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Face transplant gives man new life [NBC: 5-10-2011]

5y ago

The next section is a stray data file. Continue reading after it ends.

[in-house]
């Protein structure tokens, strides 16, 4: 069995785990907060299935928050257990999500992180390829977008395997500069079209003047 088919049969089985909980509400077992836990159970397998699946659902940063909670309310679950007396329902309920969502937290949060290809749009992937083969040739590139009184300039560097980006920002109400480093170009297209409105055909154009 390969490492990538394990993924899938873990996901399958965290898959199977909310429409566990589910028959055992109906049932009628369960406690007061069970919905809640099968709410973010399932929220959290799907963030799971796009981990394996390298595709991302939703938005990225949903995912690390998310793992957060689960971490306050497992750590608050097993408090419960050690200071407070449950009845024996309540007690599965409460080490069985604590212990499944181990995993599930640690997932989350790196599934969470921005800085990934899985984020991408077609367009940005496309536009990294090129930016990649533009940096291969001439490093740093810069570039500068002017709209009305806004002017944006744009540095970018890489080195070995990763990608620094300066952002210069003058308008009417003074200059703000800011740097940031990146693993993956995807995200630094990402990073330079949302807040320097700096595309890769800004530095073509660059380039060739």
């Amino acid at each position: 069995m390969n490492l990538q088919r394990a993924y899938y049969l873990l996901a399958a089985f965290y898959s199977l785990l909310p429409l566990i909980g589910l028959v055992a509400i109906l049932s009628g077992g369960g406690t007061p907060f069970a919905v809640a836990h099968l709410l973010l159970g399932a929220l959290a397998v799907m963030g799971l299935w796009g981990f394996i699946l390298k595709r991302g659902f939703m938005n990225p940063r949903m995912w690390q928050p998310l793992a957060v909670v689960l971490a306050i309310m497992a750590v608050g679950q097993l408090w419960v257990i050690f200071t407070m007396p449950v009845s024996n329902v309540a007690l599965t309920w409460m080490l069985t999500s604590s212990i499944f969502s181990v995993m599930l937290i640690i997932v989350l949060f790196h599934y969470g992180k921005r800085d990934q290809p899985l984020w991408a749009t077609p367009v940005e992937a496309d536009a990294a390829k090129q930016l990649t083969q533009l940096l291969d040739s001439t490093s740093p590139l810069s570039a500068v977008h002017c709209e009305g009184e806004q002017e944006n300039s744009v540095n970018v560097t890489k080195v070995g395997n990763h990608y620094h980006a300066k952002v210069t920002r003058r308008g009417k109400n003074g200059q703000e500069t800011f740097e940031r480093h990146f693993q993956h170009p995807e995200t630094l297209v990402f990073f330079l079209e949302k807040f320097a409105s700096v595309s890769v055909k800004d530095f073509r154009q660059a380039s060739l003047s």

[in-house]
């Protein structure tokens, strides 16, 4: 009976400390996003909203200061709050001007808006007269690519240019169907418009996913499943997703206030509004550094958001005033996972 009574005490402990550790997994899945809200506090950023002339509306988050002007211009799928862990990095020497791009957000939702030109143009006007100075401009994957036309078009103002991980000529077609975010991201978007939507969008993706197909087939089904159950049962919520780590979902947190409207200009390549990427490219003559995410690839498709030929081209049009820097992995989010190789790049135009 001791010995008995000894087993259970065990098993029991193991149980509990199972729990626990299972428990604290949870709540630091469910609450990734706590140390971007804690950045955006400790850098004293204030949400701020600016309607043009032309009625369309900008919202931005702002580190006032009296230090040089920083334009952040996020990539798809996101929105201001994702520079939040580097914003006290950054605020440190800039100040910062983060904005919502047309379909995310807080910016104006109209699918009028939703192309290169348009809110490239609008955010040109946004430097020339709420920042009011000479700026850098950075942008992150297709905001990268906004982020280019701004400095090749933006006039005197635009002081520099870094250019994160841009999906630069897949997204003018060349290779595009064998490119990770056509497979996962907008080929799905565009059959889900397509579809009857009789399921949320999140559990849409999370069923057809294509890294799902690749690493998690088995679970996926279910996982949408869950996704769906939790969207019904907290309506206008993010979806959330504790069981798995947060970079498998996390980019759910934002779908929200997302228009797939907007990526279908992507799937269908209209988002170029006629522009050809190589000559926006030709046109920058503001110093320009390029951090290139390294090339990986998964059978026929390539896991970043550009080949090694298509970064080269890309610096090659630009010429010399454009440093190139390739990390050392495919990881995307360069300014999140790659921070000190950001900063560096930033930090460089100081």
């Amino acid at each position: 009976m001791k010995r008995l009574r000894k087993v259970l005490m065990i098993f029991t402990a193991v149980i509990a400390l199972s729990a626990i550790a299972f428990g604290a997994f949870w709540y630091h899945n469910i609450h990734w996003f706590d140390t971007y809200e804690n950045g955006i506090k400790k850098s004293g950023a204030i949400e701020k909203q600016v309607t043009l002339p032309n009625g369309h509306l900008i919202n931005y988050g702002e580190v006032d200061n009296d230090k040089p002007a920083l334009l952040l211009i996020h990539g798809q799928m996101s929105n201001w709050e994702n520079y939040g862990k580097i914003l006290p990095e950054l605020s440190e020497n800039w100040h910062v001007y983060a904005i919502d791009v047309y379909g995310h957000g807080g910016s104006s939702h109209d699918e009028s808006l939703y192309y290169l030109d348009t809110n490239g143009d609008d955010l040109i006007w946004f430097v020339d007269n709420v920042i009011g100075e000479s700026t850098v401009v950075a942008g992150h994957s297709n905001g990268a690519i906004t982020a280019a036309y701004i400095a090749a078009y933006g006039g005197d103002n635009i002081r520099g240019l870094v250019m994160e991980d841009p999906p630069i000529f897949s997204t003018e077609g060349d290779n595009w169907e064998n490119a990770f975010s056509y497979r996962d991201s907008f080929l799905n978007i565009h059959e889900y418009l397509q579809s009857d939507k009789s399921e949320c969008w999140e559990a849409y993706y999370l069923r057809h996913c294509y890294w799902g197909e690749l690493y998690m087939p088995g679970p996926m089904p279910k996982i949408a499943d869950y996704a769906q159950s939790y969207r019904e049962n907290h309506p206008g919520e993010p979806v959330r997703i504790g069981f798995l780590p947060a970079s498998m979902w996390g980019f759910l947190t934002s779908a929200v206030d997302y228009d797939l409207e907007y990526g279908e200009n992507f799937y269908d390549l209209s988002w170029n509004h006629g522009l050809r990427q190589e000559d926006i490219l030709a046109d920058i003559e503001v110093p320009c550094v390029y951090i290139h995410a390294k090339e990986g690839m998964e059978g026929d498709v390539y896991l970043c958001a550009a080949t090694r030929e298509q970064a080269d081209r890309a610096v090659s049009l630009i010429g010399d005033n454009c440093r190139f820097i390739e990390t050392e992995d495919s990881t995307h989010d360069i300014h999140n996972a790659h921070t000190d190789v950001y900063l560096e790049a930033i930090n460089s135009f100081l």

Subscribe for news updates every 10 minutes. Like/Dislike, Favorite, Comment, or Embed on Blog this video. Like on Facebook to get updates Follow on Twitter to get updates - Isabelle Dinoire, born 1967, was the first person to undergo a partial face transplant, after her Labrador dog mauled her in May 2005. Prior to the operation, she could barely eat or speak, but after the operation, she can do both. Dinoire lives in Valenciennes, northern France, and she is the mother of two children. According to The Australian, she has signed a contract with British documentary maker Michael Hughes. Dinoire's dog 'chewed her face after she passed out from an overdose of sleeping pills.' Some reports following the initial surgery claim that her daughter said that the black Labrador cross (named Tania) was 'frantically' trying to wake Dinoire after she took sleeping pills in a suicide attempt, and Dinoire wrote about her suicidal feelings in her own memoir. The hospital denied this. In a statement made on February 6, 2006, Dinoire said that 'after a very upsetting week, with many personal problems, I took some pills to forget . . . I fainted and fell on the ground, hitting a piece of furniture.'Dinoire's daughter reported that the family is sure that the dog, which was ordered to be euthanized, mutilated Dinoire by accident. They believe that the damage was caused when the dog, finding Dinoire wouldn't wake up, got more and more frantic, and began scratching and clawing her. Dinoire was 'heartbroken' when Tania was forced to be euthanized and kept a picture of the Labrador by her hospital bed; she later bought another dog to aid in her recovery after surgery. Dinoire's injuries affected her nose, lips, chin, and cheeks. She wore a surgical mask to cover the injuries on the lower part of her face, as the upper face was not affected. Doctors and the media debated whether the donor and/or the recipient had attempted suicide, with reports stating that the donor had hanged herself. The family of the donor told the funeral director who handled the donor's death that the donor had an accidental death. Local French newspapers stated that Dinoire's daughter said that the mother attempted to commit suicide. Dubernard said that the recipient did not try to kill herself. Olivier Jardé, an orthopedic surgeon from Ahrens and a member of the French National Assembly, said that both the donor and the recipient attempted suicide. The Sunday Times, a British newspaper, stated that Dinoire said via a telephone interview that she tried to commit suicide. In her 2007 memoir, Dinoire stated that the donor had killed herself, which 'gave Dinoire a feeling of sisterhood' with the donor. The first partial face transplant surgery on a living human was performed on Dinoire on November 27, 2005 by Professor Bernard Devauchelle, assisted by Professor Jean-Michel Dubernard at the Centre hospitalier Universitaire Nord in Amiens, France. A triangle of face tissue, including the nose and mouth, was taken from a brain-dead female donor and grafted onto the patient.'Scientists elsewhere have performed scalp and ear transplants. However, the claim is the first for a mouth and nose transplant. Experts say the mouth and nose are the most difficult parts of the face to transplant.' Dinoire was also given bone marrow cells to prevent rejection of the tissue. Exactly one year following the partial face transplant, Dinoire stated she had the ability to smile again. On November 28, 2006, Dinoire's surgeon, Bernard Devauchelle, said that over the past year Dinoire's scars had become far less prominent. There has been a change in her appearance. Her original face had a wide, tilted nose, a prominent chin and thin lips. The donated face has given her a straight and narrow nose, a smaller chin and a fuller mouth. In 2008, Dinoire admitted in an interview that she sometimes s...